Iceland considers a radical monetary proposal

I found this news intensely interesting.  If implemented, it would overturn a pattern of banking that’s taken hold over the past century.

Iceland’s government is considering a revolutionary monetary proposal – removing the power of commercial banks to create money and handing it to the central bank.

The proposal, which would be a turnaround in the history of modern finance, was part of a report written by a lawmaker from the ruling centrist Progress Party, Frosti Sigurjonsson, entitled “A better monetary system for Iceland”.

. . .

According to a study by four central bankers, the country has had “over 20 instances of financial crises of different types” since 1875, with “six serious multiple financial crisis episodes occurring every 15 years on average”.

Mr Sigurjonsson said the problem each time arose from ballooning credit during a strong economic cycle.

He argued the central bank was unable to contain the credit boom, allowing inflation to rise and sparking exaggerated risk-taking and speculation, the threat of bank collapse and costly state interventions.

In Iceland, as in other modern market economies, the central bank controls the creation of banknotes and coins but not the creation of all money, which occurs as soon as a commercial bank offers a line of credit.

The central bank can only try to influence the money supply with its monetary policy tools.

Under the so-called Sovereign Money proposal, the country’s central bank would become the only creator of money.

“Crucially, the power to create money is kept separate from the power to decide how that new money is used,” Mr Sigurjonsson wrote in the proposal.

There’s more at the link.

The creation of credit by banks is de facto the creation of money, because they’ve long since been allowed to lend money they don’t actually possess or borrow from anyone.  When you go to your bank to ask for (say) an auto loan, it agrees to lend you (say) $20,000 – but it doesn’t actually have $20,000 in its vaults.  It simply issues a check for that amount to the car dealer as if it had it.  It then bills you for regular payments over the agreed period of the loan, applying the principal payments to its ‘debt’ on its books and the interest payments to its profit.  In so many words, the credit has been ‘created’ by the bank as if it were cash.  The auto dealer is satisfied, because he got paid;  and the bank will be satisfied when you eventually repay the money.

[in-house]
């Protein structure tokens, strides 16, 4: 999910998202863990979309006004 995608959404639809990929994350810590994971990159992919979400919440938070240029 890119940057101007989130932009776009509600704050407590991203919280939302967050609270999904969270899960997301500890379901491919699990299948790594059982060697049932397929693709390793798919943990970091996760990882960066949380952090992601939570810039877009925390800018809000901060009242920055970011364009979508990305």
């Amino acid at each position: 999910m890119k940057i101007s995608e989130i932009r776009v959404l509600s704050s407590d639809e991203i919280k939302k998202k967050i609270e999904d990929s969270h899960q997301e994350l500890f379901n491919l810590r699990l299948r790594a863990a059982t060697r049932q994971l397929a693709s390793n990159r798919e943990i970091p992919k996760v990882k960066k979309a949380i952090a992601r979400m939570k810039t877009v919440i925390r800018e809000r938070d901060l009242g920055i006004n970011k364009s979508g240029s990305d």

Iceland’s proposal would profoundly change that.  Instead of being allowed to create credit at will, every bank would be subject to the authority of a central authority, which would dictate how much and what types of credit could be offered, and could also set capital requirements – for example, that a bank must possess (say) ten cents of capital for every dollar it lends.  That would automatically bring a screeching halt to the creation of unsupported credit. It would also ensure that banks scrutinize borrowers’ credit-worthiness much more closely, as they would now have ‘skin in the game’ and would no longer be able to absorb a default so easily.  (That’s not as difficult when you’ve created money out of thin air as it is when your actual deposits are at risk.)  So-called ‘sub-prime’ loans would almost inevitably disappear, except at ruinous rates of interest.

This is a very interesting proposal.  I don’t know whether Iceland will adopt it, but I’m more than half hoping it will.  It could have profound implications for finance in the rest of the world if it proves successful – although it would also put a radical crimp in economic growth that’s debt-dependent.  That might not be a bad thing, of course . . .



  1. Explain to me how this is different than what the Federal Reserve has been doing and that hasn't worked out so well for the US. Before it is over I bet we will curse the name Federal Reserve Bank and lynch anyone associated with it.

  2. Peter?

    Nothing particularly revolutionary there.

    The proposal is merely for Iceland to catch up with the rest
    of the world and impose the minimum reserve and capital
    ratios that the Fed and the ECB have been tweaking when
    you see the news talking about bank "stress tests".

  3. While in general I don't have a great deal of faith that central bankers or any other form of technocrat can properly judge the correct rate of money creation, this might work if it essentially eliminates fractional reserve banking such that every unit of debt issued has one unit of capital behind it. However, what I think would actually happen is that debt in krona would become expensive, so people who need to borrow will simply borrow in other currencies.

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